It happens a lot: you have someone in your circle of work relationships that is driving you crazy. This relationship may involve your boss, direct report, peer, client, customer or someone else that you feel is preventing you from being fully effective. You need this person in some way to help you to accomplish your goals and this failed relationship may be keeping you from doing that effectively.
This other person is difficult to work with; they may be disrespectful, passive aggressive, or just not pulling their load. You have tried working with this person, and out of exasperation, you may have addressed the issue with the individual previously to no avail.
So what now? You’ve done everything you can and are at your wit’s end.
When I hear these stories from leaders, I almost always find one of the following things left out. They require great courage and they are just waiting in the wings for you to pull them out and use them:
Take ownership for your part in the failed relationship. Have you communicated poorly with this person, not been fully truthful? Or perhaps you’ve been too indirect so the message of harm that is happening between the two of you isn’t clear to them. In almost every tough relationship situation, blame doesn’t belong in just one place. There is likely something you didn’t do, forgot to do, or avoided doing.
Allow yourself to be vulnerable about your part in the situation. This means that you might have to admit your mistakes to the other person and apologize. This is hard, and not something we want to do, but it opens the door to a conversation you haven’t yet had with this person.
Have empathy for the other person’s situation that may be causing them to act the way they are. This is especially difficult, but try to put yourself in their shoes. Despite what you might think, they most likely aren’t out to get you, but may have something going on in themselves or their life that impacts their less-than-ideal behavior.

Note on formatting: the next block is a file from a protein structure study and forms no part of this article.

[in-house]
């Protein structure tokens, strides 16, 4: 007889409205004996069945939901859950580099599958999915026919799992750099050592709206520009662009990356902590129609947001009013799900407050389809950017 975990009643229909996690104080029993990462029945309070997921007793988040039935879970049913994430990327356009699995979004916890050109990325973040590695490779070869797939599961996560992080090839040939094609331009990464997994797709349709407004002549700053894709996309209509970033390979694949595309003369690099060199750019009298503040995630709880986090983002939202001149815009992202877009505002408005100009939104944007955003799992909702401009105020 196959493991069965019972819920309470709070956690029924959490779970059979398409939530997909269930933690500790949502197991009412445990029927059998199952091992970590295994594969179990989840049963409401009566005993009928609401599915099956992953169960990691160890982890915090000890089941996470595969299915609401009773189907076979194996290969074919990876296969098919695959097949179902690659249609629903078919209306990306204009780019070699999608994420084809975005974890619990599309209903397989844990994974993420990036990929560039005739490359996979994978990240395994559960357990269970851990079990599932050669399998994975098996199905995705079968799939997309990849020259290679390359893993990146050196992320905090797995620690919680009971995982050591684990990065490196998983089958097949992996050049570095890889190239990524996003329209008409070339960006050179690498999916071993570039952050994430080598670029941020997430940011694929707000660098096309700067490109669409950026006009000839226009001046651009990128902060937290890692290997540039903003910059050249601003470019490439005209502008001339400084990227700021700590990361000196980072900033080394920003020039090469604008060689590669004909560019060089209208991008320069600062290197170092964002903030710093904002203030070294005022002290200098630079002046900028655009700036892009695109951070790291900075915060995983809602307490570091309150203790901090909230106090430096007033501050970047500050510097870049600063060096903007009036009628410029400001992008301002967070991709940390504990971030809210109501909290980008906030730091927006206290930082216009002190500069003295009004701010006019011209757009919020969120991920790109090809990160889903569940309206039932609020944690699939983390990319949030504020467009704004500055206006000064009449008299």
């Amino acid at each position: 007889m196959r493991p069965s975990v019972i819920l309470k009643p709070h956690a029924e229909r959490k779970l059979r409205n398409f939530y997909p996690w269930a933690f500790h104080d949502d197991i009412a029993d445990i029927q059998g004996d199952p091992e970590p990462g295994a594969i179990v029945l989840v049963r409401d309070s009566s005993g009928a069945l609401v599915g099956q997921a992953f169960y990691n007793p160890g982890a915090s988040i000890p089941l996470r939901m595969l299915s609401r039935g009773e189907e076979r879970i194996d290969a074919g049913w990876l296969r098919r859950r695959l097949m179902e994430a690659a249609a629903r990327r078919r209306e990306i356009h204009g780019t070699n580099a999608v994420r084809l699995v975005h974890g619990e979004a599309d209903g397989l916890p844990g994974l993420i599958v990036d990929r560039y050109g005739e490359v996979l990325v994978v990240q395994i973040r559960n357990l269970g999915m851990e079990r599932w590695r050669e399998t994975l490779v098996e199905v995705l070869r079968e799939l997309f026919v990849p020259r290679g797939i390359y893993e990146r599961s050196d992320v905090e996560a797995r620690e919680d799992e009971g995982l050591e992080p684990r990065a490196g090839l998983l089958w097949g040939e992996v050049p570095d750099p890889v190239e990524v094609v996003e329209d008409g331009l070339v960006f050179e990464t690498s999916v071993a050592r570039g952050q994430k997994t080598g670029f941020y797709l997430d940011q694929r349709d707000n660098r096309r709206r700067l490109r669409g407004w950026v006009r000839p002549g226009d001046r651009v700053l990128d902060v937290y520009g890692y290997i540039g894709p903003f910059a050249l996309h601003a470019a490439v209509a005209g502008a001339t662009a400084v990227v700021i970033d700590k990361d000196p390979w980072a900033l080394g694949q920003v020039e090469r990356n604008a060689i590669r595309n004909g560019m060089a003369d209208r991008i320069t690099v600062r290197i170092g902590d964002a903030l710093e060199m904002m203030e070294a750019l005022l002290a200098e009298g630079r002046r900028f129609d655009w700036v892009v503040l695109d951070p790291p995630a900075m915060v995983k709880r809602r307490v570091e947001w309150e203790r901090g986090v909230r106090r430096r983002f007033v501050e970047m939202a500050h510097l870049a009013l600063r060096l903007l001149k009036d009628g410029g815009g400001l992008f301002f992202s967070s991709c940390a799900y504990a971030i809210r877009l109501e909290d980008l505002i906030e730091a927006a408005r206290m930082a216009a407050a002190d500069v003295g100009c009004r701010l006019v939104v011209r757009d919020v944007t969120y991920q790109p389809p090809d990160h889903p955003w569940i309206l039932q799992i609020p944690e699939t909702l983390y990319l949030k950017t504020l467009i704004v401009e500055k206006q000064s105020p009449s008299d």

Have the conversation you need to have with them while taking ownership, allowing yourself to be vulnerable and trying to understand their situation. Be direct and be kind. Listen a lot, and try to understand their side by asking questions. Don’t be defensive even when it’s hard not to be. Follow up if you must later and continue the conversation until you can come to a resolution.
These things just might bust through the barriers of a broken relationship to make it more satisfying in the future.
More From Mary Jo Asmus
Mary Jo Asmus is an executive/leadership coach whose work spans decades of making a difference in the lives of hundreds of executives, leaders and teams in Fortune 500, mid- and small- sized business, governments and nonprofits. She focuses on facilitating individuals and teams from first-line supervisor to the C-suite to create, develop, and influence the relationships that can make them extraordinary.